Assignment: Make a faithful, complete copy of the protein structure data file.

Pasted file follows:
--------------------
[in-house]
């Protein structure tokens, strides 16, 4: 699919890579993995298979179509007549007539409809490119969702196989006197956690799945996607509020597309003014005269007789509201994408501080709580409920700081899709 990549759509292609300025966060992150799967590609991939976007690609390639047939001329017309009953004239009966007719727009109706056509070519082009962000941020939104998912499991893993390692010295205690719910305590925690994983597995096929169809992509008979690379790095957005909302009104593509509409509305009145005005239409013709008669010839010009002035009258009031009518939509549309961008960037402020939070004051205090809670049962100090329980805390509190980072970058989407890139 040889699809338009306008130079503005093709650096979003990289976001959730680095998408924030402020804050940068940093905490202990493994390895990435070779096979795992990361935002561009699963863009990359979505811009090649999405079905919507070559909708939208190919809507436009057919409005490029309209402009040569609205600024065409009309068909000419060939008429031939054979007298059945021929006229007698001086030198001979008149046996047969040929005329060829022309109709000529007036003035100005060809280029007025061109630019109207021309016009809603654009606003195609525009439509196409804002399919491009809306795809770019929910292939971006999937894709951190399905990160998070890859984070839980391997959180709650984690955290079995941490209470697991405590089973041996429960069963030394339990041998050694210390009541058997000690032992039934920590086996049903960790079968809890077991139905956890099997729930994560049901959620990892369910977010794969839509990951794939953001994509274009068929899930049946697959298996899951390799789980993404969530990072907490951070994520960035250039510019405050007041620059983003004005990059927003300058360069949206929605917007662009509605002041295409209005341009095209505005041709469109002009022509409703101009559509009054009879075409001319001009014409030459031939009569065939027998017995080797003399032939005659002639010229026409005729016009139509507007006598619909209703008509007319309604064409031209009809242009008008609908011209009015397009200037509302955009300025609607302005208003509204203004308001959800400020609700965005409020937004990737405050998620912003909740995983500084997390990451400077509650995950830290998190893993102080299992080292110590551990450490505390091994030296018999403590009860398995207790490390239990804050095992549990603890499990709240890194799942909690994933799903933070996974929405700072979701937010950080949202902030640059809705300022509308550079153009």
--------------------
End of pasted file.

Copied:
[in-house]
């Protein structure tokens, strides 16, 4: 699919890579993995298979179509007549007539409809490119969702196989006197956690799945996607509020597309003014005269007789509201994408501080709580409920700081899709 990549759509292609300025966060992150799967590609991939976007690609390639047939001329017309009953004239009966007719727009109706056509070519082009962000941020939104998912499991893993390692010295205690719910305590925690994983597995096929169809992509008979690379790095957005909302009104593509509409509305009145005005239409013709008669010839010009002035009258009031009518939509549309961008960037402020939070004051205090809670049962100090329980805390509190980072970058989407890139 040889699809338009306008130079503005093709650096979003990289976001959730680095998408924030402020804050940068940093905490202990493994390895990435070779096979795992990361935002561009699963863009990359979505811009090649999405079905919507070559909708939208190919809507436009057919409005490029309209402009040569609205600024065409009309068909000419060939008429031939054979007298059945021929006229007698001086030198001979008149046996047969040929005329060829022309109709000529007036003035100005060809280029007025061109630019109207021309016009809603654009606003195609525009439509196409804002399919491009809306795809770019929910292939971006999937894709951190399905990160998070890859984070839980391997959180709650984690955290079995941490209470697991405590089973041996429960069963030394339990041998050694210390009541058997000690032992039934920590086996049903960790079968809890077991139905956890099997729930994560049901959620990892369910977010794969839509990951794939953001994509274009068929899930049946697959298996899951390799789980993404969530990072907490951070994520960035250039510019405050007041620059983003004005990059927003300058360069949206929605917007662009509605002041295409209005341009095209505005041709469109002009022509409703101009559509009054009879075409001319001009014409030459031939009569065939027998017995080797003399032939005659002639010229026409005729016009139509507007006598619909209703008509007319309604064409031209009809242009008008609908011209009015397009200037509302955009300025609607302005208003509204203004308001959800400020609700965005409020937004990737405050998620912003909740995983500084997390990451400077509650995950830290998190893993102080299992080292110590551990450490505390091994030296018999403590009860398995207790490390239990804050095992549990603890499990709240890194799942909690994933799903933070996974929405700072979701937010950080949202902030640059809705300022509308550079153009």